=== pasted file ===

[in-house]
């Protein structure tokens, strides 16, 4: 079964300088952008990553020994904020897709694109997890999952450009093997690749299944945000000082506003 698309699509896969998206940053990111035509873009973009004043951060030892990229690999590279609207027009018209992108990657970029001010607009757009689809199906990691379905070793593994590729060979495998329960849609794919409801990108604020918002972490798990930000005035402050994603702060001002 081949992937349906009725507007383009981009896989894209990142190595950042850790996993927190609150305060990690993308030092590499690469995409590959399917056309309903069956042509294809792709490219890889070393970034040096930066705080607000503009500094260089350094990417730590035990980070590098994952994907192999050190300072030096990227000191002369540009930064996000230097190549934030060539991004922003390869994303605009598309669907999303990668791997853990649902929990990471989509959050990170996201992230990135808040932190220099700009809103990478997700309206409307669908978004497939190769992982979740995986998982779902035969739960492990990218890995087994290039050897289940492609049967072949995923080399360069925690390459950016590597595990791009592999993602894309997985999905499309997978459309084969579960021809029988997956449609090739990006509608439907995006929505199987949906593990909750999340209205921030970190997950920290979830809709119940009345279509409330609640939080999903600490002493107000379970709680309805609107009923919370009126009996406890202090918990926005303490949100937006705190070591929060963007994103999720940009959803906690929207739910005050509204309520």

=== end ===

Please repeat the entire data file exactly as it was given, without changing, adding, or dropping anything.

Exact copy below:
[in-house]
């Protein structure tokens, strides 16, 4: 079964300088952008990553020994904020897709694109997890999952450009093997690749299944945000000082506003 698309699509896969998206940053990111035509873009973009004043951060030892990229690999590279609207027009018209992108990657970029001010607009757009689809199906990691379905070793593994590729060979495998329960849609794919409801990108604020918002972490798990930000005035402050994603702060001002 081949992937349906009725507007383009981009896989894209990142190595950042850790996993927190609150305060990690993308030092590499690469995409590959399917056309309903069956042509294809792709490219890889070393970034040096930066705080607000503009500094260089350094990417730590035990980070590098994952994907192999050190300072030096990227000191002369540009930064996000230097190549934030060539991004922003390869994303605009598309669907999303990668791997853990649902929990990471989509959050990170996201992230990135808040932190220099700009809103990478997700309206409307669908978004497939190769992982979740995986998982779902035969739960492990990218890995087994290039050897289940492609049967072949995923080399360069925690390459950016590597595990791009592999993602894309997985999905499309997978459309084969579960021809029988997956449609090739990006509608439907995006929505199987949906593990909750999340209205921030970190997950920290979830809709119940009345279509409330609640939080999903600490002493107000379970709680309805609107009923919370009126009996406890202090918990926005303490949100937006705190070591929060963007994103999720940009959803906690929207739910005050509204309520």